Saves time and reduces the cost of recruitment. Profiling candidates well can save time and reduce costs in the recruitment process. This may feel counterintuitive, and speed is often a reason (some may say excuse) given when organisations want to take shortcuts in selecting new hires. However, ensuring the most relevant evidence is collected, interpreted and considered during selection, even if that extends the process by a few days, is much more likely to lead to i. offers being made, ii. offers being accepted, iii. the right people being offered the role, and iv. people staying in jobs once offered. Therefore, by progressing candidates through the right processes in the right way and considering the relevant information upon which to make your decision, you reduce the risk of having to re-recruit roles or begin campaigns again when the final shortlist falls apart.
Implementing psychometric profiling in a recruitment campaign
In theory, including a psychometric profile is a no-brainer: better decisions, improved candidate experience, more inclusive processes and fewer campaigns restarting. However, these benefits are only realised when this element is properly considered and appropriately implemented in the overall assessment process. When ill-considered or poorly implemented, psychometric profiling can have a significant negative impact, not least because not all personality profiles are suitable for use in selection processes, and it’s not always obvious to the untrained eye which are and which aren’t.
Fundamentally, the psychometric tool must measure attributes that lead to insights relating to the capability of the individual to perform in role. A key aspect often misunderstood is that these assessments do not directly measure ability or capability; they look at preference and self-perceived style, so the profile won’t tell you, in isolation, whether or not to hire someone or how objectively ‘good’ they are as something. However, they will provide solid evidence that can be explored with the candidate in the broader assessment process concerning the job-specific criteria you are seeking to establish competence in.
For these reasons, when thinking about implementing a psychometric profile, you should always ensure that someone with the knowledge and expertise in using such assessments is tasked with defining the process, overseeing the deployment and educating managers on the application.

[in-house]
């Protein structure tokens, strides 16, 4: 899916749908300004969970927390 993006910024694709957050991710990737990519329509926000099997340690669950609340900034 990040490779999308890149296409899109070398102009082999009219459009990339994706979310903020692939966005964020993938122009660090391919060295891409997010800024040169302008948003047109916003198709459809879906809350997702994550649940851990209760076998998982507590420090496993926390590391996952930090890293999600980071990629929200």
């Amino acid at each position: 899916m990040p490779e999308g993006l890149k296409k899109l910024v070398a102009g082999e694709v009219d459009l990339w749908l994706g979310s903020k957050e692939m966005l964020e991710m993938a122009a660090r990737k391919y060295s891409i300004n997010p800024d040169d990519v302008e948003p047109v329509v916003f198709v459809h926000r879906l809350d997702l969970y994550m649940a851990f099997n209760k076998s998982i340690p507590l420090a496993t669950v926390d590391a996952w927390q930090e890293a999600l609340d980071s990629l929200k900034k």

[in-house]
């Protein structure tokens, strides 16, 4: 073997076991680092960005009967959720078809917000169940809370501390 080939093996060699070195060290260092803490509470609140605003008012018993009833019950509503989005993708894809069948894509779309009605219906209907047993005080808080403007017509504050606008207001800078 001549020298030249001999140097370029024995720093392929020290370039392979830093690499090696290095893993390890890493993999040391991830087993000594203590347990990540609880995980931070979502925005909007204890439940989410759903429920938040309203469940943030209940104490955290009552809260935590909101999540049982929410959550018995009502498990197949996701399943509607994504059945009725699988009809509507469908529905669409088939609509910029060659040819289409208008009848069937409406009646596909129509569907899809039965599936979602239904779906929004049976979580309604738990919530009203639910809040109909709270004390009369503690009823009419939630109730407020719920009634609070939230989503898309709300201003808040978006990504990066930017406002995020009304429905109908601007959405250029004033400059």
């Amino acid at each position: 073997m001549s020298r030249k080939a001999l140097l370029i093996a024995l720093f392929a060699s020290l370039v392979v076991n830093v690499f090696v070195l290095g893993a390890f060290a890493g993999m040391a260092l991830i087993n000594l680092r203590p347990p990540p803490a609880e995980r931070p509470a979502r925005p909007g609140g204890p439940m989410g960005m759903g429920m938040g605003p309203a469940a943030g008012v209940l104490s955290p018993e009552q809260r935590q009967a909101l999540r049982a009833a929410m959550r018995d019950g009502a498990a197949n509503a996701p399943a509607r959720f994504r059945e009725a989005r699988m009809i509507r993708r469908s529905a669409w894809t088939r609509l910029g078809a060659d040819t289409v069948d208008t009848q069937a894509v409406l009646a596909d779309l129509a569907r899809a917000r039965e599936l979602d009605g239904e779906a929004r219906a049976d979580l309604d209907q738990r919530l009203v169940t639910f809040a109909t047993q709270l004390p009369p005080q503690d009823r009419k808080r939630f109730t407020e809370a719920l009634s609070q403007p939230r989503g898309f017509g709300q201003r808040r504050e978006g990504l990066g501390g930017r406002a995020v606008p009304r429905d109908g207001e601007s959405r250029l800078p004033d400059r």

With the appropriate tools selected, the application of that assessment needs to be defined in a way that drives the benefits sought. Involving hiring managers in this process early can be highly beneficial in getting buy-in and helping them to understand the application of a new or changed element in the recruitment process. It is very likely they will need support in understanding how best to use the new insights they have in their decision making, and this aspect should not be underestimated when implementing a new approach.
How Omni can help
Omni’s Assessment practice is a component of the Resourcing Transformation team. Our assessment specialists work with organisations to define and run assessment processes that include psychometric profiling.
As we do not publish our own psychometrics, we can select the most appropriate tools in the market based on what is best for that campaign, giving an objective, informed opinion across different tools.
If you need help in designing new or reviewing current tools or practices to ensure you are getting the best from your selection processes, are looking for an assessment partner that can run objective, deep-dive leadership and critical role psychometric profiling on your behalf, or you would benefit with support in engaging hiring managers who need to be convinced and supported in the deployment of a new approach, we can help. Our solutions can be implemented rapidly and are designed to dovetail into existing processes.